Thank you for sharing!

Your article was successfully shared with the contacts you provided.
In a legal career, you get a lot of opportunities to make a first impression. There are first meetings of classmates and teachers in law school, first encounters with prospective employers in the interview process, introductions to lawyers as part of a summer associate or summer internship program — and first meetings with new colleagues at a permanent job after law school (which eventually lead to first meetings with clients). Each situation presents an opportunity to convey a good impression, to set the tone for a further relationship. Because such opportunities are routine, you may get the misimpression that they are unimportant. They are not. The legal profession depends on personal relationships. Making a good first impression can be critical to the establishment of a good relationship, so let’s identify some strategies for making a good first impression. Your style, of course, is your own, and it is important to be sincere. But these points are often useful to keep in mind in making a first impression. DO YOUR HOMEWORK In any first encounter, knowing something about the person you are to meet can be very helpful. The more you know, the more likely that you will talk about, and ask about, things that matter to the other person. Thus, if you know you are going to meet someone, do some quick homework, to learn about their background and interests. These days, there are lots of sources for such information — firm Web sites and brochures, Martindale-Hubbell listings, and Internet resources, to name only a few. You may also be able to gather information from your colleagues. If you have no such information, or if you encounter someone for the first time without the opportunity to gather it, one of your first priorities should be to learn as much as you can about the other person through conversation. Ask where they are from, how they got to be in the position they are in, or anything else that may get them talking about themselves. Most people are quite happy to talk about their background and interests, and will likely form a good impression of you, based on your interest in them. BE POLITE Until you know a person well, you cannot be sure what level of formality they expect. This is especially true of encounters with people who come from outside your country or culture. Thus, it is safe to assume, for first-impression purposes, that politeness will be expected and appreciated. It is better to be thought a bit “stiff” on first impression than to be thought rude and crude. Politeness extends to all manner of behavior, both verbal and non-verbal: knocking on doors before entering, shaking hands on greeting, saying “please” and “thank you,” and closing doors behind you. These — among many others — should generally be the norm in any first encounter. Politeness extends, moreover, to avoiding the too-familiar approach until permission is given. With an older lawyer or client named “John Smith,” for example, in a first encounter your address should be to “Mr. Smith,” not “John,” and certainly not “Jack,” until Mr. Smith tells you otherwise. Similarly, informal banter — sarcasm, profanity, or crude jokes — should generally have no place in a first encounter. Your politeness should extend to everyone connected to the person for whom you wish to make a good impression. Mr. Smith’s secretary may well report to him how polite you were, and will very likely report the opposite, if it occurs. BE ORGANIZED In any first encounter that has a specific purpose, such as a job interview or a first work assignment, for example, the person you meet will most likely have limited time and a specific set of expectations about the meeting. Indeed, time may be compressed due to schedule pressures, and the person may expect you to address a specific point, quickly. Be prepared for the encounter with several versions of the information you wish to convey: 1) a quick summary (30 seconds or less) of your main point; 2) a slightly longer summary (2-3 minutes or less) giving a bit more detail and support for your main point; and 3) a complete outline of your point(s), from which you could speak at length and respond to any detailed questions you might receive. It often helps to rehearse at least in your mind each version of the presentation you might give. A written outline, at least for the more complete version of your presentation, may also help you to collect your thoughts. The people you meet will likely set the parameters for each meeting. They may tell you precisely how much time you have to make your point, or they may bluntly cut you off in mid-point. Thus, being organized means being prepared to respond quickly, in the form requested by the person you meet. Being organized also means taking away from the meeting any vital information or questions the person may address to you. Always have paper and pen available for any meeting where you might need to take notes. If there are take-away assignments that grow out of the meeting, make a clear list of your responsibilities, and consider reciting the list to the other person, to show that you have understood the substance of the directions. FOLLOW UP For most busy professionals you meet, a working day is a series of encounters (meetings, telephone calls, e-mail, correspondence) with a number of people. Often, your brief encounters with a busy professional may leave little lasting impression, because it is lost in the sea of other encounters throughout a busy day. If you truly wish to cement the good impression you have made in a first encounter, you must follow up with some further communication. If the first encounter is a work assignment, the follow-up is usually quite obvious. You should assign yourself the responsibility to report back, periodically, on your progress with the assignment. Many junior lawyers make the mistake of assuming that senior lawyers and clients only wish to hear from you when the assignment is complete. The opposite is often true: if you report back within a days — sometimes, within a few hours — of receiving an assignment, you will show your enthusiasm for the project, you may be able to relate some preliminary results of your work, and you will give the assigning lawyer or client the opportunity to correct any problems that may have arisen, and, in some instances, to give you even more details about the assignment, or other aspects of the work that must be considered. Moreover, the opposite approach — no follow-up — is likely to lead not just to no good first impression, but perhaps to a very negative impression. Consider the circumstance where you get an assignment, begin work on it, and then discover problems or lack of information vital to completing it. Instead of looping back for further discussion, you work long and hard trying to guess the best solution to the problem. The work product you deliver as a result may be late, and may be far from what the assigning lawyer or client expected. The inefficiency of your work, moreover, will likely be reflected in inflated billable hours on the project. All of these may be the source of frustration for the assigning lawyer or client. The first impression you leave, as a result, may be quite negative. If your first encounter with someone does not involve an assignment, it is still possible to follow up with some further communication that says you enjoyed meeting them, that you would like to know more about the person and his or her business area, or that you are available to help on any projects the person may have. In the office, such follow-up may take many forms: a “drop by” the person’s office, a quick e-mail or even a passing comment in the hall or in the lunchroom. If you meet someone outside the office, ask for a business card, and offer your own. Consider a brief note or e-mail, following up appropriately with enthusiasm about the meeting. In some instances, asking a person for more information about some aspect of what was discussed at the meeting may also be a good way to show your enthusiasm and interest. The goal of any first meeting is not to answer every question, or reveal every bit of information, about yourself or the other person. Rather, the goal should be to start a process, in which the person you meet begins to develop a generally favorable impression of you. A favorable first impression will likely lead to more encounters, and more opportunities to develop a relationship that may be quite lengthy — perhaps an entire career, or even a lifetime. Steven C. Bennett is a partner in the New York City offices of Jones Day and a member of the firm’s Training Committee.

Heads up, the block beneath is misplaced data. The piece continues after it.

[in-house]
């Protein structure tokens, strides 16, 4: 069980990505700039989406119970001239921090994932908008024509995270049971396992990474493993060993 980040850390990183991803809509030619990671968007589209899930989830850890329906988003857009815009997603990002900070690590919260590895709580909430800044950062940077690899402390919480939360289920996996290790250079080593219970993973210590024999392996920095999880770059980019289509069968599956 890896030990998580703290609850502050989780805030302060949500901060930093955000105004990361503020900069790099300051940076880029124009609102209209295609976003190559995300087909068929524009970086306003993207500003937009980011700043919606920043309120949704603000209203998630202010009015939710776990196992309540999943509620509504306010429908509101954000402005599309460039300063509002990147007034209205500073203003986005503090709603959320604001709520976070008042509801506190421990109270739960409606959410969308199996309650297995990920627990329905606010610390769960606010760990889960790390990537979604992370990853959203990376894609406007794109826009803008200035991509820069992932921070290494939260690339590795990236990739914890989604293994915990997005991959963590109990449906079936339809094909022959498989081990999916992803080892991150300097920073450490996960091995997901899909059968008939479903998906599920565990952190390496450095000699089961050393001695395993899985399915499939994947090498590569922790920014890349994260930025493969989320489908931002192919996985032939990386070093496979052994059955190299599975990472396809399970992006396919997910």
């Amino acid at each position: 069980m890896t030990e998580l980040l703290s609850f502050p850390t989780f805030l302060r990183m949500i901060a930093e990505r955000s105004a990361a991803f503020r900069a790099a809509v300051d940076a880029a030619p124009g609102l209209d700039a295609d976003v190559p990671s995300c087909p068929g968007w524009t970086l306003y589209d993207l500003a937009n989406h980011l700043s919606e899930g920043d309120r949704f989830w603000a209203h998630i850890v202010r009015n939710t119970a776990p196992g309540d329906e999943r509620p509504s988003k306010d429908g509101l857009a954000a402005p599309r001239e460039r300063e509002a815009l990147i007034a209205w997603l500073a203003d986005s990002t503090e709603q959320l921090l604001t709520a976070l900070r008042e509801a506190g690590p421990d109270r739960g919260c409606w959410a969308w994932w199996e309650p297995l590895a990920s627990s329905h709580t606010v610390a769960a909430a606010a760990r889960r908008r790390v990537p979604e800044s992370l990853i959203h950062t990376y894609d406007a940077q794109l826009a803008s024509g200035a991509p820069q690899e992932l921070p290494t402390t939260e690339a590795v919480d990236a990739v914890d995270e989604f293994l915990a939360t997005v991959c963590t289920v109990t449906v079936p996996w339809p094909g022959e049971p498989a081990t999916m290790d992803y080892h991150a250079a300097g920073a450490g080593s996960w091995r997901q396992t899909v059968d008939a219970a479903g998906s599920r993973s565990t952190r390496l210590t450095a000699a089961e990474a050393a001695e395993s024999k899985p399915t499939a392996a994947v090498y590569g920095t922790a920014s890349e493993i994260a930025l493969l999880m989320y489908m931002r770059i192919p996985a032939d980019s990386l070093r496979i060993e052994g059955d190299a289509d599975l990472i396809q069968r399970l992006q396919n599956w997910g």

This content has been archived. It is available exclusively through our partner LexisNexis®.

To view this content, please continue to Lexis Advance®.

Not a Lexis Advance® Subscriber? Subscribe Now

Why am I seeing this?

LexisNexis® is now the exclusive third party online distributor of the broad collection of current and archived versions of ALM's legal news publications. LexisNexis® customers will be able to access and use ALM's content by subscribing to the LexisNexis® services via Lexis Advance®. This includes content from the National Law Journal®, The American Lawyer®, Law Technology News®, The New York Law Journal® and Corporate Counsel®, as well as ALM's other newspapers, directories, legal treatises, published and unpublished court opinions, and other sources of legal information.

ALM's content plays a significant role in your work and research, and now through this alliance LexisNexis® will bring you access to an even more comprehensive collection of legal content.

For questions call 1-877-256-2472 or contact us at [email protected]


ALM Legal Publication Newsletters

Sign Up Today and Never Miss Another Story.

As part of your digital membership, you can sign up for an unlimited number of a wide range of complimentary newsletters. Visit your My Account page to make your selections. Get the timely legal news and critical analysis you cannot afford to miss. Tailored just for you. In your inbox. Every day.

Copyright © 2020 ALM Media Properties, LLC. All Rights Reserved.